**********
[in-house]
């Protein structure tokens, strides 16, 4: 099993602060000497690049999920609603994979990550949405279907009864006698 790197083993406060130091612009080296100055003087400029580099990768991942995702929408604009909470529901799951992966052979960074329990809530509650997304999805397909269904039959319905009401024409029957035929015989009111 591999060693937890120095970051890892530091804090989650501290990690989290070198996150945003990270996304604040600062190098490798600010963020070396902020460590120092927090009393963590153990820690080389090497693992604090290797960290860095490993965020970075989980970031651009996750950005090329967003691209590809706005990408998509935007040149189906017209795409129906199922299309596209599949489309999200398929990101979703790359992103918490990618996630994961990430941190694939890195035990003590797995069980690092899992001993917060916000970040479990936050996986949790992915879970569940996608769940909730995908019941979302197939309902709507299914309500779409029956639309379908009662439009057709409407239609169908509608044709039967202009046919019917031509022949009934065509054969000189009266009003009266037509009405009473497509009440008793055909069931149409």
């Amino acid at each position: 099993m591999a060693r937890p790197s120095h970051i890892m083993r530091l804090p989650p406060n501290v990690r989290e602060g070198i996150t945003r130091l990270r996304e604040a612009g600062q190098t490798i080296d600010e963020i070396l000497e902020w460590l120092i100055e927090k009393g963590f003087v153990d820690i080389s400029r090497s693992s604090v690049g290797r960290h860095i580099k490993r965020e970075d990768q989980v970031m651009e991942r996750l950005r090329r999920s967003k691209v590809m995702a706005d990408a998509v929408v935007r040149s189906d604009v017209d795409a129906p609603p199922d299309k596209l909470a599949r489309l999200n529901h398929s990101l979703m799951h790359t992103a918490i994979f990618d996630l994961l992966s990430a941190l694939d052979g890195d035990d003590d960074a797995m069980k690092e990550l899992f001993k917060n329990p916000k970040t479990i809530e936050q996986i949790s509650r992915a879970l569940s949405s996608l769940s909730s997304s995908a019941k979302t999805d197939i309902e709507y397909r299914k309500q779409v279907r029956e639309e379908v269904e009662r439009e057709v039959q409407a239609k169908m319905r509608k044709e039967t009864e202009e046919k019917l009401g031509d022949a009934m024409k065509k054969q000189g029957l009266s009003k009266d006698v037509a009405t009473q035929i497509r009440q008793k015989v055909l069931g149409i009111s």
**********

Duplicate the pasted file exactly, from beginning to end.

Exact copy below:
[in-house]
């Protein structure tokens, strides 16, 4: 099993602060000497690049999920609603994979990550949405279907009864006698 790197083993406060130091612009080296100055003087400029580099990768991942995702929408604009909470529901799951992966052979960074329990809530509650997304999805397909269904039959319905009401024409029957035929015989009111 591999060693937890120095970051890892530091804090989650501290990690989290070198996150945003990270996304604040600062190098490798600010963020070396902020460590120092927090009393963590153990820690080389090497693992604090290797960290860095490993965020970075989980970031651009996750950005090329967003691209590809706005990408998509935007040149189906017209795409129906199922299309596209599949489309999200398929990101979703790359992103918490990618996630994961990430941190694939890195035990003590797995069980690092899992001993917060916000970040479990936050996986949790992915879970569940996608769940909730995908019941979302197939309902709507299914309500779409029956639309379908009662439009057709409407239609169908509608044709039967202009046919019917031509022949009934065509054969000189009266009003009266037509009405009473497509009440008793055909069931149409």
């Amino acid at each position: 099993m591999a060693r937890p790197s120095h970051i890892m083993r530091l804090p989650p406060n501290v990690r989290e602060g070198i996150t945003r130091l990270r996304e604040a612009g600062q190098t490798i080296d600010e963020i070396l000497e902020w460590l120092i100055e927090k009393g963590f003087v153990d820690i080389s400029r090497s693992s604090v690049g290797r960290h860095i580099k490993r965020e970075d990768q989980v970031m651009e991942r996750l950005r090329r999920s967003k691209v590809m995702a706005d990408a998509v929408v935007r040149s189906d604009v017209d795409a129906p609603p199922d299309k596209l909470a599949r489309l999200n529901h398929s990101l979703m799951h790359t992103a918490i994979f990618d996630l994961l992966s990430a941190l694939d052979g890195d035990d003590d960074a797995m069980k690092e990550l899992f001993k917060n329990p916000k970040t479990i809530e936050q996986i949790s509650r992915a879970l569940s949405s996608l769940s909730s997304s995908a019941k979302t999805d197939i309902e709507y397909r299914k309500q779409v279907r029956e639309e379908v269904e009662r439009e057709v039959q409407a239609k169908m319905r509608k044709e039967t009864e202009e046919k019917l009401g031509d022949a009934m024409k065509k054969q000189g029957l009266s009003k009266d006698v037509a009405t009473q035929i497509r009440q008793k015989v055909l069931g149409i009111s």